In drafting United States Constitution, the Framers managed in one document, to not only create a new system of government, but recognize the rights afforded to all it’s citizens, not by man, but endowed by our creator. As such, these rights were recognized by the Framers as so endogenous, that only in situations requiring harsh punishment could they be curtailed.
Within this governmental blueprint, they established a division of powers that left the responsibility of safeguarding our rights to the Judicial Branch, and ultimately the United States Supreme Court. The high court’s most important function is to act as the stalwart defender of our rights against the abuses of an overzealous government.
“EQUAL JUSTICE UNDER LAW“-These words, written above the main entrance to the Supreme Court Building, express the ultimate responsibility of the Supreme Court of the United States. The Court is the highest tribunal in the Nation for all cases and controversies arising under the Constitution or the laws of the United States. As the final arbiter of the law, the Court is charged with ensuring the American people the promise of equal justice under law and, thereby, also functions as guardian and interpreter of the Constitution.
The very first of the enumerated rights defined in our Constitution, the 1st Amendment, is the most important of all the rights recognized by the Framers. They knew that the protection of expression, speech, the press, and religion was absolutely vital to the liberty we had fought a valiant and bloody war with England to obtain. A citizenry whose thoughts,ideas, expression, and criticisms are suppressed by the government can never truly be free.
As the ultimate arbiter of the People, it falls to the court to protect us from this suppression, and guarantee our liberty. This is a fundamental truth that is long established in our national DNA.
However, recent societal trends have produced challenges to free speech in America in places that have traditionally been held as bastions for free speech…our schools.
When I began hearing about first amendment controversies on college campuses, I was initially puzzled. Like so many others, I found it easy to blame liberal indoctrination” without having looked much further than our broken and failing public school system. Without a doubt, public education has a blood covered hand in this, but I now can say with confidence they aren’t the cause.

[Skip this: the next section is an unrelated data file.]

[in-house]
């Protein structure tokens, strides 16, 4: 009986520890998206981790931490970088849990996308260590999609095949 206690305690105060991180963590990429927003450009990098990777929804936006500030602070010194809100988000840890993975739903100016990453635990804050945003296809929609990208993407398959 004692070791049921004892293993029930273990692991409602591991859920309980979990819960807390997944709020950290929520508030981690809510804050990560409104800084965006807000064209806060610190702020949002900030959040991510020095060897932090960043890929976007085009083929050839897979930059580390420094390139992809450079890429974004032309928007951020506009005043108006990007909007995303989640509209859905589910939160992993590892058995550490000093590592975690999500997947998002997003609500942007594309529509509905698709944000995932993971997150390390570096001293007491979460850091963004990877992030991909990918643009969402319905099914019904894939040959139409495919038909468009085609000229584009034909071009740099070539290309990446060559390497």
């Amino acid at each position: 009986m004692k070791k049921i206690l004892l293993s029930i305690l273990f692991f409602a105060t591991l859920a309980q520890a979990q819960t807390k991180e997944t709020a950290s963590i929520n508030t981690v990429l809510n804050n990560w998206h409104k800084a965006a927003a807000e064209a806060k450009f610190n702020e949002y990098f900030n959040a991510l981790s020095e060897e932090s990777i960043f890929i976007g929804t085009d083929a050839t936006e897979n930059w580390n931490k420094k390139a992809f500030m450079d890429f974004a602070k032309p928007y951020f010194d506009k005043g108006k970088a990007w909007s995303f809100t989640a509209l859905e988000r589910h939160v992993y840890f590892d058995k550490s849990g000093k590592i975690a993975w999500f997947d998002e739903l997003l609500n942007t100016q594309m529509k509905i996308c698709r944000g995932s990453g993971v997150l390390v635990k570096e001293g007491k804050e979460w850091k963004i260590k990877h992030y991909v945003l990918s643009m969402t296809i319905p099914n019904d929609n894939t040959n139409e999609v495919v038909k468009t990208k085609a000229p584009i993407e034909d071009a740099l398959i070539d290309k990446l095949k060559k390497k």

Even more culpable in this assault on our rights is the very institution charged with protecting our rights. You see, the problem may have manifested itself and come into full bloom in our colleges and universities,but it was planted and rooted much, much earlier.
It seems that “equal protection under the law” means nothing of the sort, at least, not within the hallowed Chambers of the Supreme Court. No, the Supreme Court has ruled time and again in favor of censorship and control over student expression by school districts. It’s been the opinion of the Court that school kids don’t enjoy the same protections under the First Amendment as adults.
In 1969, the Supreme Court handed down a landmark ruling that was, at the time, seen as a victory for first amendment rights. In the action of Tinker vs Des Moines Independent School District, it was decided that the suspension of a student for wearing an armband to protest the war in Vietnam was unconstitutional, and that the district had, in fact violated Ms Tinker’s rights. The opinion went on to say that her armband posed no “disorder or disobedience” at the school, and therefore was protected as “pure speech”. While the decision was indeed a victory for proponents of free speech,it’s language set into motion a wrecking ball that has been hammering away at the rights of students ever since.
In 1986, the Court once again had before it a first amendment challenge eminating from our school system. A highschool student delivered a speech that was deemed “vulgar or offensive” and subsequently, the student was punished by the school. The Supreme Court found that the First Amendment didn’t prevent schools from disciplining children for offensively lewd and indecent speech. As the court explained, society’s interest in teaching “the boundaries of socially appropriate behavior” outweighed the student’s right to express his views in a way that was highly offensive to many of his classmates. (Bethel School Dist. No. 403 v. Fraser, 478 U.S. 675 (1986).). Justice Burger’s remarks of the decision offer a grim view of the Supreme Court and it’s practice of “Equal Justice under the Law”. Burger wrote: